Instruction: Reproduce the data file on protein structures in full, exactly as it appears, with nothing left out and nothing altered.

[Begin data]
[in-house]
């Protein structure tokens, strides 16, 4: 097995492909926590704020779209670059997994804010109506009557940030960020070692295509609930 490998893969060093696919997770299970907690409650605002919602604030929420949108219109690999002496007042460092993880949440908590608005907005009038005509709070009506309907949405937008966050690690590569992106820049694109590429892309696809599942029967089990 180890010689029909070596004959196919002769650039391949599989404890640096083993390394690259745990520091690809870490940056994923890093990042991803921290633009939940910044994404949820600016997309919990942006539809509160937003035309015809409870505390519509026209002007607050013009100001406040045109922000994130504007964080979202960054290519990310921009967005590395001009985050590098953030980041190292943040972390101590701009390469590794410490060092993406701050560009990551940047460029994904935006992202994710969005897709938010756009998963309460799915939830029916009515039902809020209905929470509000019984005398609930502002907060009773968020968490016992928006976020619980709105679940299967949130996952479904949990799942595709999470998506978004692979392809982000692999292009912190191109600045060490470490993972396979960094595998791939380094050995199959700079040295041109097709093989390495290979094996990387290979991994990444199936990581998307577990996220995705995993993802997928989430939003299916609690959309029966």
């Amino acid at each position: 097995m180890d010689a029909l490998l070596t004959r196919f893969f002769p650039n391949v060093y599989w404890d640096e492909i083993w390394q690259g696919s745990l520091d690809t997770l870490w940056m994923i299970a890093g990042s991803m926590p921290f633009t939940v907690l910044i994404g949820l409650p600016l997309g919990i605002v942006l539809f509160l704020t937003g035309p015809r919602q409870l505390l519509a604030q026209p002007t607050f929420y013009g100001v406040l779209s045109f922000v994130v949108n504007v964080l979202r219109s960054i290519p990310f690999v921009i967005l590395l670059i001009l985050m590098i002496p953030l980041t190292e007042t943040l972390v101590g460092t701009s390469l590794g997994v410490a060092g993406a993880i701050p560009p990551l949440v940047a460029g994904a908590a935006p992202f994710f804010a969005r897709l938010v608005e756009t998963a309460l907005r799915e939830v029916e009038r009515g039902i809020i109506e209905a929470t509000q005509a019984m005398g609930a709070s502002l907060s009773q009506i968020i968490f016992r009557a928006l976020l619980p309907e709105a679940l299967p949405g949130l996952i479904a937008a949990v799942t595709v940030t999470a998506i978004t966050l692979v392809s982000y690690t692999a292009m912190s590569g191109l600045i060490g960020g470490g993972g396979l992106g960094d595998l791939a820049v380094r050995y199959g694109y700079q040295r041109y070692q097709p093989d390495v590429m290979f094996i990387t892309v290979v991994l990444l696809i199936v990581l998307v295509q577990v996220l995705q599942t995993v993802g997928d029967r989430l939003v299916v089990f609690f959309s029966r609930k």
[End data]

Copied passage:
[in-house]
């Protein structure tokens, strides 16, 4: 097995492909926590704020779209670059997994804010109506009557940030960020070692295509609930 490998893969060093696919997770299970907690409650605002919602604030929420949108219109690999002496007042460092993880949440908590608005907005009038005509709070009506309907949405937008966050690690590569992106820049694109590429892309696809599942029967089990 180890010689029909070596004959196919002769650039391949599989404890640096083993390394690259745990520091690809870490940056994923890093990042991803921290633009939940910044994404949820600016997309919990942006539809509160937003035309015809409870505390519509026209002007607050013009100001406040045109922000994130504007964080979202960054290519990310921009967005590395001009985050590098953030980041190292943040972390101590701009390469590794410490060092993406701050560009990551940047460029994904935006992202994710969005897709938010756009998963309460799915939830029916009515039902809020209905929470509000019984005398609930502002907060009773968020968490016992928006976020619980709105679940299967949130996952479904949990799942595709999470998506978004692979392809982000692999292009912190191109600045060490470490993972396979960094595998791939380094050995199959700079040295041109097709093989390495290979094996990387290979991994990444199936990581998307577990996220995705995993993802997928989430939003299916609690959309029966």
């Amino acid at each position: 097995m180890d010689a029909l490998l070596t004959r196919f893969f002769p650039n391949v060093y599989w404890d640096e492909i083993w390394q690259g696919s745990l520091d690809t997770l870490w940056m994923i299970a890093g990042s991803m926590p921290f633009t939940v907690l910044i994404g949820l409650p600016l997309g919990i605002v942006l539809f509160l704020t937003g035309p015809r919602q409870l505390l519509a604030q026209p002007t607050f929420y013009g100001v406040l779209s045109f922000v994130v949108n504007v964080l979202r219109s960054i290519p990310f690999v921009i967005l590395l670059i001009l985050m590098i002496p953030l980041t190292e007042t943040l972390v101590g460092t701009s390469l590794g997994v410490a060092g993406a993880i701050p560009p990551l949440v940047a460029g994904a908590a935006p992202f994710f804010a969005r897709l938010v608005e756009t998963a309460l907005r799915e939830v029916e009038r009515g039902i809020i109506e209905a929470t509000q005509a019984m005398g609930a709070s502002l907060s009773q009506i968020i968490f016992r009557a928006l976020l619980p309907e709105a679940l299967p949405g949130l996952i479904a937008a949990v799942t595709v940030t999470a998506i978004t966050l692979v392809s982000y690690t692999a292009m912190s590569g191109l600045i060490g960020g470490g993972g396979l992106g960094d595998l791939a820049v380094r050995y199959g694109y700079q040295r041109y070692q097709p093989d390495v590429m290979f094996i990387t892309v290979v991994l990444l696809i199936v990581l998307v295509q577990v996220l995705q599942t995993v993802g997928d029967r989430l939003v299916v089990f609690f959309s029966r609930k």